Gathering requirements is job number one for the development team today. According to SearchSoftwareQuality.com's...
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2008 Agile Trends survey, when it comes to application lifecycle management, organizations are often thwarted when they try to figure out what users want. Effectively gathering user requirements has never been easy -- and it is not getting easier as development teams seek to employ more Agile processes.
Requirements gathering was cited by 31% of respondents to the survey as the lifecycle area with which they have the most difficulty. That beats process improvement (12%), software testing (12%), and application performance management (8%) as certified areas of pain.
Requirements have often been cited as a stumbling block. So, what is new? The rise of Agile development processes has changed requirements as much as any other part of development. Agile-based principles are more open to adding and refining requirements later in the development process and to having as thin a level of document detail as possible -- less detail than was common in requirements gathering for traditional software processes.
With the Agile movement has come an upsurge in use of user stories to gather requirements -- user stories being seen as a more agile way to elicit user needs.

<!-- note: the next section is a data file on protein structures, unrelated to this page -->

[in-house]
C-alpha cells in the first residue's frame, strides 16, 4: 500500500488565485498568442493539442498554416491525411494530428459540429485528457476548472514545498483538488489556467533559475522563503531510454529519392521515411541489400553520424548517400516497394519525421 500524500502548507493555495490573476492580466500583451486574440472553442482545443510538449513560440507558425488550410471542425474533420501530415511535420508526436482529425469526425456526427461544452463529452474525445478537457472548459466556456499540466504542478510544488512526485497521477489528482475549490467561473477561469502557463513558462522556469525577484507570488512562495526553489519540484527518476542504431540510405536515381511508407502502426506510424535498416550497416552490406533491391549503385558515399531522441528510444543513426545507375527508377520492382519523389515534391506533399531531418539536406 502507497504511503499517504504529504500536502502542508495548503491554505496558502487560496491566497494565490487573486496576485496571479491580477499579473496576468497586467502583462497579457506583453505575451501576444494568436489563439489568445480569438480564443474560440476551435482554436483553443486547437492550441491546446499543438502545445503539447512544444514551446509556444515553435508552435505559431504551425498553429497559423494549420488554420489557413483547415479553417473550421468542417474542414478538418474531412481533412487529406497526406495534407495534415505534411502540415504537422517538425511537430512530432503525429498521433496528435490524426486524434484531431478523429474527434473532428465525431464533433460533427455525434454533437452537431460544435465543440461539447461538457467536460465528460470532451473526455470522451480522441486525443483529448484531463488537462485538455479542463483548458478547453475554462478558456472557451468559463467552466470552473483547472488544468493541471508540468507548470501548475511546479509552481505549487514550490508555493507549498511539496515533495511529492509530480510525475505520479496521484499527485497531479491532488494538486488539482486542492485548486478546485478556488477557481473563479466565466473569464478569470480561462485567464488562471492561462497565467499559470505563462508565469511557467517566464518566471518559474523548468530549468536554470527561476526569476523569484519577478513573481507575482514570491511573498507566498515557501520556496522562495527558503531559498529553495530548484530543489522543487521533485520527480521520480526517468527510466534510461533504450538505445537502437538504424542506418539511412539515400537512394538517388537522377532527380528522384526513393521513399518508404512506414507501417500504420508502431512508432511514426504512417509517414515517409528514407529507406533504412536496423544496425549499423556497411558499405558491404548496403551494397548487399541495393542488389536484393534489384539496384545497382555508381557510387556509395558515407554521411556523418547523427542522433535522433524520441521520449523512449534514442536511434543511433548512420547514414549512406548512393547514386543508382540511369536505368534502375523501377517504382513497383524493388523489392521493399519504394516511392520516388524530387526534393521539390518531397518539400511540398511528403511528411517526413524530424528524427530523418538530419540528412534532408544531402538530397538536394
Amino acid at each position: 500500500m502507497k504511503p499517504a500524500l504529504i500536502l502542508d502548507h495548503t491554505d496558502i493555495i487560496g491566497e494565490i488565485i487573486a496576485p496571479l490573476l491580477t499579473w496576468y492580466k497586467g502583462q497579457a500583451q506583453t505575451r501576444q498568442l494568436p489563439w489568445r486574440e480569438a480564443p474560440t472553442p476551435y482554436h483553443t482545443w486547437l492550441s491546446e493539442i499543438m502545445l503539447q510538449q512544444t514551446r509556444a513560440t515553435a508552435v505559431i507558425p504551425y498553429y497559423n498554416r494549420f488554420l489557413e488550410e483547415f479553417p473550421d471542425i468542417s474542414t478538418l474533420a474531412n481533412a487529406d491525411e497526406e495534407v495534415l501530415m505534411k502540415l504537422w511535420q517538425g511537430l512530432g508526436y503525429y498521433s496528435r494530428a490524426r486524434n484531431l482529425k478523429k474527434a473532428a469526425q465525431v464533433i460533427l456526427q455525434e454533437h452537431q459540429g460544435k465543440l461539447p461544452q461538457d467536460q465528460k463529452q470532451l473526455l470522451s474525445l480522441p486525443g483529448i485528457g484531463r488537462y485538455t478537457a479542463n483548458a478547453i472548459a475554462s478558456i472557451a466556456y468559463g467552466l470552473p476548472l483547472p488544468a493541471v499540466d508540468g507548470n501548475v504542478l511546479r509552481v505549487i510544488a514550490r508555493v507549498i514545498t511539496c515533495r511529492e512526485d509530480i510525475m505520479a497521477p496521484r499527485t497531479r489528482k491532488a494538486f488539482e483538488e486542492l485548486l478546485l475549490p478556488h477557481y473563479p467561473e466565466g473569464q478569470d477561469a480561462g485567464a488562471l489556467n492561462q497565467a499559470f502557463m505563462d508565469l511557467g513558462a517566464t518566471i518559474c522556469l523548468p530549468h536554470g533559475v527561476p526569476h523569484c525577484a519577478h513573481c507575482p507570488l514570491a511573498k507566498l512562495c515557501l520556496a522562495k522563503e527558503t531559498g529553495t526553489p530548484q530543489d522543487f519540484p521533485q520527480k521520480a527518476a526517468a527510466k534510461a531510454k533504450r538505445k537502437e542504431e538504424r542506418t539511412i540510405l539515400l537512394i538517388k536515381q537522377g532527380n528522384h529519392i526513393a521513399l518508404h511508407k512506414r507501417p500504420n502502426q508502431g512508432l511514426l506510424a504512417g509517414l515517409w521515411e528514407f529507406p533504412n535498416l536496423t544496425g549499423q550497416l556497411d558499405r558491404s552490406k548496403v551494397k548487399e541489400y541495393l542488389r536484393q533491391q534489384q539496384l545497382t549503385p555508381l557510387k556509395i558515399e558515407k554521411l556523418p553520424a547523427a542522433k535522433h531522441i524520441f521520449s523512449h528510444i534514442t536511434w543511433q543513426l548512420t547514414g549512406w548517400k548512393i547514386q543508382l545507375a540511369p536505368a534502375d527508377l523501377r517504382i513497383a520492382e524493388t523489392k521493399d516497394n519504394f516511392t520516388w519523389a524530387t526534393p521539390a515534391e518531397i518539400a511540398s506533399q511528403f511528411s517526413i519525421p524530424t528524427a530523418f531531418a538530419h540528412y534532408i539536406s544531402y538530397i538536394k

But the user story, cited as a requirements gathering technique by 26% of our survey respondents, remains just one of many requirements techniques. Agile Trend survey respondents tended to select several techniques. User requirements models (40%), focus groups (41%) and the ubiquitous spreadsheet (35%) are also part of the wide requirements gathering tool kit of 2008.
Use cases, often associated with use of the Unified Modeling Language (UML) notation and with pre-Agile processes such as the Rational Unified Process (RUP), have by no means been fully supplanted by user stories. Use cases were employed by survey respondents' organizations to the tune of 50%. Overarching all, and covered obviously by other techniques, is the user interview (67%).
A range of companies focuses on tools that support the objectives of Agile-style requirements gathering. Count among these AxoSoft, Blueprint, IBM, iRise, MKS, NetObjectives, Rally Software, Ravenflow, Sparx Systems, Telelogic (recently merged into IBM), ThoughtWorks, and VersionOne.